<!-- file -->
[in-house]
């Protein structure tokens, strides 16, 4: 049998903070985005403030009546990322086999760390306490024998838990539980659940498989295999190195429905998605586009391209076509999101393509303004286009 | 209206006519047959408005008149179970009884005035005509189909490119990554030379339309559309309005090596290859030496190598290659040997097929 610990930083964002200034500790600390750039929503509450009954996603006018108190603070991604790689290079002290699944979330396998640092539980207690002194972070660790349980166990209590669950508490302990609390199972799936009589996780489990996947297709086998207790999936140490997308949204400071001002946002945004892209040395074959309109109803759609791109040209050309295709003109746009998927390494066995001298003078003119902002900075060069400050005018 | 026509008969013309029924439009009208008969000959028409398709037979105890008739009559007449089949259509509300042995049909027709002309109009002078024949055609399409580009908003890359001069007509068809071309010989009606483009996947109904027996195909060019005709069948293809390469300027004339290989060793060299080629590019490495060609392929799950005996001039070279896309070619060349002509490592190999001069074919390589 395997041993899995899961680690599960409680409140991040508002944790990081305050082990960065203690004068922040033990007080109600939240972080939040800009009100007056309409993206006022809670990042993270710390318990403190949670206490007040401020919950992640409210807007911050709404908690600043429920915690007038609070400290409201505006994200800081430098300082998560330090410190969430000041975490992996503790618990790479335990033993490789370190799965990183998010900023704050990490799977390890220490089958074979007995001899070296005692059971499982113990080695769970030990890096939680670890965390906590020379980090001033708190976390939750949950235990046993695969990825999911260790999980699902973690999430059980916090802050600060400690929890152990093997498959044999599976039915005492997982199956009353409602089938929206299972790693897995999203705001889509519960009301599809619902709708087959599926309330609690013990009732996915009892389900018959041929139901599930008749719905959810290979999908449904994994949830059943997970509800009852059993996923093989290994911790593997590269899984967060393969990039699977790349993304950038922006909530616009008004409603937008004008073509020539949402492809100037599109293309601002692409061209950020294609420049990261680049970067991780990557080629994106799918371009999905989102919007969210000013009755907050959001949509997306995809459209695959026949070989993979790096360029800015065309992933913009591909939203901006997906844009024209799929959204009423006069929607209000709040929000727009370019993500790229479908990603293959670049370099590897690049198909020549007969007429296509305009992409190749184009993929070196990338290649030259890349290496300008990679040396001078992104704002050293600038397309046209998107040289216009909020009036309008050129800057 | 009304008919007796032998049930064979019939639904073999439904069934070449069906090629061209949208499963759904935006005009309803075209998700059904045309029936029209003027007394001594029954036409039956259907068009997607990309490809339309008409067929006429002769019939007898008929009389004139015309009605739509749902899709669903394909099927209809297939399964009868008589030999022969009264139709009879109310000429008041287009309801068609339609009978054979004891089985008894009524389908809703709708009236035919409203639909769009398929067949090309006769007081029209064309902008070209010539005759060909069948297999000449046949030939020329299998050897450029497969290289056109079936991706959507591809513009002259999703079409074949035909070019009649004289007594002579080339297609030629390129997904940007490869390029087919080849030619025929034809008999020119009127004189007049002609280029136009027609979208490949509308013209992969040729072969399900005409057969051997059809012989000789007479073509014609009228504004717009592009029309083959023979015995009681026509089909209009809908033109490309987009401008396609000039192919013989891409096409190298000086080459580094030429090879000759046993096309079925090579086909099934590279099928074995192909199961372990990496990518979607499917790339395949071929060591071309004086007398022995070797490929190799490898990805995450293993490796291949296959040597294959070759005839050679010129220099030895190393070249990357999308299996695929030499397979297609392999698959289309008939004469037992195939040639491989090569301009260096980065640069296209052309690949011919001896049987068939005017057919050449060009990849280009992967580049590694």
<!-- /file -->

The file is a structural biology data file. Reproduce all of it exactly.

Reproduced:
[in-house]
């Protein structure tokens, strides 16, 4: 049998903070985005403030009546990322086999760390306490024998838990539980659940498989295999190195429905998605586009391209076509999101393509303004286009 | 209206006519047959408005008149179970009884005035005509189909490119990554030379339309559309309005090596290859030496190598290659040997097929 610990930083964002200034500790600390750039929503509450009954996603006018108190603070991604790689290079002290699944979330396998640092539980207690002194972070660790349980166990209590669950508490302990609390199972799936009589996780489990996947297709086998207790999936140490997308949204400071001002946002945004892209040395074959309109109803759609791109040209050309295709003109746009998927390494066995001298003078003119902002900075060069400050005018 | 026509008969013309029924439009009208008969000959028409398709037979105890008739009559007449089949259509509300042995049909027709002309109009002078024949055609399409580009908003890359001069007509068809071309010989009606483009996947109904027996195909060019005709069948293809390469300027004339290989060793060299080629590019490495060609392929799950005996001039070279896309070619060349002509490592190999001069074919390589 395997041993899995899961680690599960409680409140991040508002944790990081305050082990960065203690004068922040033990007080109600939240972080939040800009009100007056309409993206006022809670990042993270710390318990403190949670206490007040401020919950992640409210807007911050709404908690600043429920915690007038609070400290409201505006994200800081430098300082998560330090410190969430000041975490992996503790618990790479335990033993490789370190799965990183998010900023704050990490799977390890220490089958074979007995001899070296005692059971499982113990080695769970030990890096939680670890965390906590020379980090001033708190976390939750949950235990046993695969990825999911260790999980699902973690999430059980916090802050600060400690929890152990093997498959044999599976039915005492997982199956009353409602089938929206299972790693897995999203705001889509519960009301599809619902709708087959599926309330609690013990009732996915009892389900018959041929139901599930008749719905959810290979999908449904994994949830059943997970509800009852059993996923093989290994911790593997590269899984967060393969990039699977790349993304950038922006909530616009008004409603937008004008073509020539949402492809100037599109293309601002692409061209950020294609420049990261680049970067991780990557080629994106799918371009999905989102919007969210000013009755907050959001949509997306995809459209695959026949070989993979790096360029800015065309992933913009591909939203901006997906844009024209799929959204009423006069929607209000709040929000727009370019993500790229479908990603293959670049370099590897690049198909020549007969007429296509305009992409190749184009993929070196990338290649030259890349290496300008990679040396001078992104704002050293600038397309046209998107040289216009909020009036309008050129800057 | 009304008919007796032998049930064979019939639904073999439904069934070449069906090629061209949208499963759904935006005009309803075209998700059904045309029936029209003027007394001594029954036409039956259907068009997607990309490809339309008409067929006429002769019939007898008929009389004139015309009605739509749902899709669903394909099927209809297939399964009868008589030999022969009264139709009879109310000429008041287009309801068609339609009978054979004891089985008894009524389908809703709708009236035919409203639909769009398929067949090309006769007081029209064309902008070209010539005759060909069948297999000449046949030939020329299998050897450029497969290289056109079936991706959507591809513009002259999703079409074949035909070019009649004289007594002579080339297609030629390129997904940007490869390029087919080849030619025929034809008999020119009127004189007049002609280029136009027609979208490949509308013209992969040729072969399900005409057969051997059809012989000789007479073509014609009228504004717009592009029309083959023979015995009681026509089909209009809908033109490309987009401008396609000039192919013989891409096409190298000086080459580094030429090879000759046993096309079925090579086909099934590279099928074995192909199961372990990496990518979607499917790339395949071929060591071309004086007398022995070797490929190799490898990805995450293993490796291949296959040597294959070759005839050679010129220099030895190393070249990357999308299996695929030499397979297609392999698959289309008939004469037992195939040639491989090569301009260096980065640069296209052309690949011919001896049987068939005017057919050449060009990849280009992967580049590694």